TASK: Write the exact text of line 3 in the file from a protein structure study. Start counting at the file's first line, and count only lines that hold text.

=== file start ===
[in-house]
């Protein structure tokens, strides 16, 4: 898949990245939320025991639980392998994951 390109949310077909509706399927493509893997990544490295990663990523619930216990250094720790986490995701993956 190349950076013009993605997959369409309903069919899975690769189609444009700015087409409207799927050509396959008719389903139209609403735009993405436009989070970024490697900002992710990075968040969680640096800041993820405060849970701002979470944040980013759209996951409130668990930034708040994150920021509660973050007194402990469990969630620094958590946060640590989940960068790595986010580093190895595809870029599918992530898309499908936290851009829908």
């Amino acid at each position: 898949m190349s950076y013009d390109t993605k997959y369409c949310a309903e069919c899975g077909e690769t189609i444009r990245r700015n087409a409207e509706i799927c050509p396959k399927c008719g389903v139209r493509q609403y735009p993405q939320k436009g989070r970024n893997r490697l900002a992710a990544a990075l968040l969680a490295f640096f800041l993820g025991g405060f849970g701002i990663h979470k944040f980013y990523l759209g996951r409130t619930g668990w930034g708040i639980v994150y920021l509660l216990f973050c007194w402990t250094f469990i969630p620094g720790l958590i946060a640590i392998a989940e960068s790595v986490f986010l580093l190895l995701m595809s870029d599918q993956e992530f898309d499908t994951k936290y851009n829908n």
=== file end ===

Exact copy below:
């Amino acid at each position: 898949m190349s950076y013009d390109t993605k997959y369409c949310a309903e069919c899975g077909e690769t189609i444009r990245r700015n087409a409207e509706i799927c050509p396959k399927c008719g389903v139209r493509q609403y735009p993405q939320k436009g989070r970024n893997r490697l900002a992710a990544a990075l968040l969680a490295f640096f800041l993820g025991g405060f849970g701002i990663h979470k944040f980013y990523l759209g996951r409130t619930g668990w930034g708040i639980v994150y920021l509660l216990f973050c007194w402990t250094f469990i969630p620094g720790l958590i946060a640590i392998a989940e960068s790595v986490f986010l580093l190895l995701m595809s870029d599918q993956e992530f898309d499908t994951k936290y851009n829908n």